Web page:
Saturday, 29 June 2013

Episode-by-episode: The Plymouth Express


© ITV
This episode was based on the short story 'The Plymouth Express', first published as'The Mystery of the Plymouth Express' in The Sketch in 1923. The story was adapted for television by Rod Beacham and directed by Andrew Piddington. 'Plymouth Express' later formed the basis for The Mystery of the Blue Train, a novel that was adapted for Series Ten.

Script versus short story
Beacham stays largely true to the source material, with certain important additions. The adaptation opens with a visit by Rupert Carrington to Florence in her flat, and the arrival of the Count at the 'Adelphi' (the Ritz in the story). Moreover, there's a subplot involving stocks in a mining company (Yellow Creek), which interests Hastings, of course. In the adaptation, Halliday (who is Australian and called Gordon here) consults Poirot before the crime takes place. At first, he wants him to look into the issue of the Count, and Poirot and Hastings observe the couple at the Adelphi. Later, when Florence disappears on her journey with the Plymouth Express, Halliday again consults Poirot to ask him to find her. Of course, she is found murdered, and that's just about where the original story comes into the picture. There are important additions to that section too. For instance, Poirot and Hastings travel down on the train to interview the paper boy (mentioned in the story), and he remembers Florence/the culprit because she asked for the late edition of the paper, not because of a large tip. This later turns out to be a plot point, as the Count had to know whether his stock speculation in Yellow Creek had succeeded. Moreover, Miss Lemon is added to the plot, and she finds the early and late editions of all the major newspapers. Hastings gets to "interview" Rupert Carrington, whom he tracks down in a bar. Carrington is trying to escape his creditors. Also, the jewel thief (McKenzie here, Red Narky in the short story) is discovered in Miss Lemon's archive, not by Japp in the Scotland Yard files (a bit unbelievable perhaps, but a nice way to include her filing system). All in all, though, it's a nicely done adaptation with only minor changes. Even if I wish they had skipped this one, knowing that they would later get to The Mystery of the Blue Train, a very similar story. Perhaps they could have done 'The Lemesurier Inheritance' as a 50-minute episode instead? Oh, well.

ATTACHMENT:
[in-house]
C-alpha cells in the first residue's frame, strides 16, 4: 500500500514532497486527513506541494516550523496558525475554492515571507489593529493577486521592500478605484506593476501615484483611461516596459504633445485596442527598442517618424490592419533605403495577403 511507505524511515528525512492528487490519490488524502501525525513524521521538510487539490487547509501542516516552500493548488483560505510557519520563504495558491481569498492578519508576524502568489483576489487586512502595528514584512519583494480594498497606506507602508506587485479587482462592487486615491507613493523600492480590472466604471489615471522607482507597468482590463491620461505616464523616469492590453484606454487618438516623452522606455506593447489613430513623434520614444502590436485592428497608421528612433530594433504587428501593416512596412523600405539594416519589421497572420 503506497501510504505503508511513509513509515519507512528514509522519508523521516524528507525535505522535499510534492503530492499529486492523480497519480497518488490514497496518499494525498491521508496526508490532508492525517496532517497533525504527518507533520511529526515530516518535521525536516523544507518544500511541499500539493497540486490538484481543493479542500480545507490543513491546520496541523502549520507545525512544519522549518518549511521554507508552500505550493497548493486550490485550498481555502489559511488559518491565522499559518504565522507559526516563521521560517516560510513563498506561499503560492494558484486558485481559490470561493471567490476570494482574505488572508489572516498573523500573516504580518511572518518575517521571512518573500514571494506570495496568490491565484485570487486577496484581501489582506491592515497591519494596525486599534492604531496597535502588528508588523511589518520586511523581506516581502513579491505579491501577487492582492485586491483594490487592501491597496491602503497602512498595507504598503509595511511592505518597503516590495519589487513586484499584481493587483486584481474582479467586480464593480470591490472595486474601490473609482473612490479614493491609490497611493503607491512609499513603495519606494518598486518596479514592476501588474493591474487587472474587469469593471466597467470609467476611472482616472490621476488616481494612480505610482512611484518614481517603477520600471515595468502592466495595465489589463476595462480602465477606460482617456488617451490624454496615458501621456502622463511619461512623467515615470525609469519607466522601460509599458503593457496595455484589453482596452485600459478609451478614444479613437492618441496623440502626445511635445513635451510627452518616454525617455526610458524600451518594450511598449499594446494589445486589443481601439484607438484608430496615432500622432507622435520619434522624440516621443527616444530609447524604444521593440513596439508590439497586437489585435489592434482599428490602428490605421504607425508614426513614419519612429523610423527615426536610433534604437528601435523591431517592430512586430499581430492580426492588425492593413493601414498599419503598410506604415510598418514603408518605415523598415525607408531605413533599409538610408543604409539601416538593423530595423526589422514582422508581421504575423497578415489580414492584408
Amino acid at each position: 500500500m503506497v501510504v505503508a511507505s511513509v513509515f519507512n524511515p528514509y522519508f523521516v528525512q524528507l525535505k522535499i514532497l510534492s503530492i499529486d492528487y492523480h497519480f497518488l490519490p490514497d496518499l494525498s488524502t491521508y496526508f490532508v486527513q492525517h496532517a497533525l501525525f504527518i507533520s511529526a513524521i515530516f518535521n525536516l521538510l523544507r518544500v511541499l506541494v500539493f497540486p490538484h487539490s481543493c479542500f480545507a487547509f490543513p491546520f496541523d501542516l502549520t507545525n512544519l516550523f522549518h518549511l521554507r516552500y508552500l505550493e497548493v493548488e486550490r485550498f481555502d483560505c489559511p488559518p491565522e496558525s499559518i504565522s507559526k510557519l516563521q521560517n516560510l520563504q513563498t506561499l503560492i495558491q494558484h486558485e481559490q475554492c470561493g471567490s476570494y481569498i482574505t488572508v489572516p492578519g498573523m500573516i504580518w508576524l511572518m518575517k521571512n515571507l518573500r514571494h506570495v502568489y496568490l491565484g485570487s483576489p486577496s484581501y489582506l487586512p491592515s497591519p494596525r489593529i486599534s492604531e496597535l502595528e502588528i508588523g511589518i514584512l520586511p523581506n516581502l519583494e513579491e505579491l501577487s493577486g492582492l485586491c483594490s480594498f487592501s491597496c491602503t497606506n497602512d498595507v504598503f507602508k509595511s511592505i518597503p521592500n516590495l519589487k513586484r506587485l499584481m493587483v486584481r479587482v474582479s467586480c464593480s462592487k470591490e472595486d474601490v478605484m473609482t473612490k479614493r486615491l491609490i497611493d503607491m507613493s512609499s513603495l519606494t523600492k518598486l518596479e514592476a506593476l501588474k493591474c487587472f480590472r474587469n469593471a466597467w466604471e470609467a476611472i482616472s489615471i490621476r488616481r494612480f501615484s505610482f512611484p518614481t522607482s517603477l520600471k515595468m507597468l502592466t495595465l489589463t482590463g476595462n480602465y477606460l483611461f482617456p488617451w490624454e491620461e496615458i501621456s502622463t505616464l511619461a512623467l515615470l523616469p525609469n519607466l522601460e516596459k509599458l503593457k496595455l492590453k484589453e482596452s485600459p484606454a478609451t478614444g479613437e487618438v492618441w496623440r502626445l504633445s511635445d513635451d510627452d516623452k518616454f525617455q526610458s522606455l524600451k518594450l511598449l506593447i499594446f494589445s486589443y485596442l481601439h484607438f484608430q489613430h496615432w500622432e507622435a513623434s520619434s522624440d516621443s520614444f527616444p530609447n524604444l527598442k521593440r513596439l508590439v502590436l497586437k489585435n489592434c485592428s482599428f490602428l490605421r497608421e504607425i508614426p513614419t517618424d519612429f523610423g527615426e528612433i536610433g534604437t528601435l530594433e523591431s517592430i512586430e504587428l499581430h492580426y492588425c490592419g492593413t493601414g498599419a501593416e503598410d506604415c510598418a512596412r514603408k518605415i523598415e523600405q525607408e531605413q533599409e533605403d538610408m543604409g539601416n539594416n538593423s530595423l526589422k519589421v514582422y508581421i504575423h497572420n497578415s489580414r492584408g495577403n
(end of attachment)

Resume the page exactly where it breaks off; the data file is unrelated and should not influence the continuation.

(MORE AFTER THE JUMP)

Directing, production design, locations, soundtrack
Piddington makes great use of the train location, there are several nice shots of the station and the train in motion (some of which I think we'll see again in a few later episodes). The production design is faultless as always. Of locations to note, there's Du Cane Court, Balham and The Adelphi Building on the Strand, London. The soundtrack is very nice, once again by Christopher Gunning. He released it on the first Poirot album, but it was removed for the re-release. Luckily, it's available on YouTube at the moment.

Actors and characters
It's nice to see the series (and Poirot) gradually explore darker territory. I admit I might be reading things into his performance, but Suchet's reaction as Halliday points out Poirot isn't a father so he can't possibly understand what it's like to worry seems to me to hint at the emotional sides of Poirot. Also, the crime itself is displayed in the most graphic way of any of the episodes, I think, both in the flashbacks and in Poirot's retelling of it. Of the guest actors, there are no real standouts. Julian Wadham (Rupert Carrington) is of course a face many will recognise these days, he seems to pop up in nearly every British television series. Alfredo Michelson is over-acting as the Count. I guess it's a difficult role to play convincingly, but still.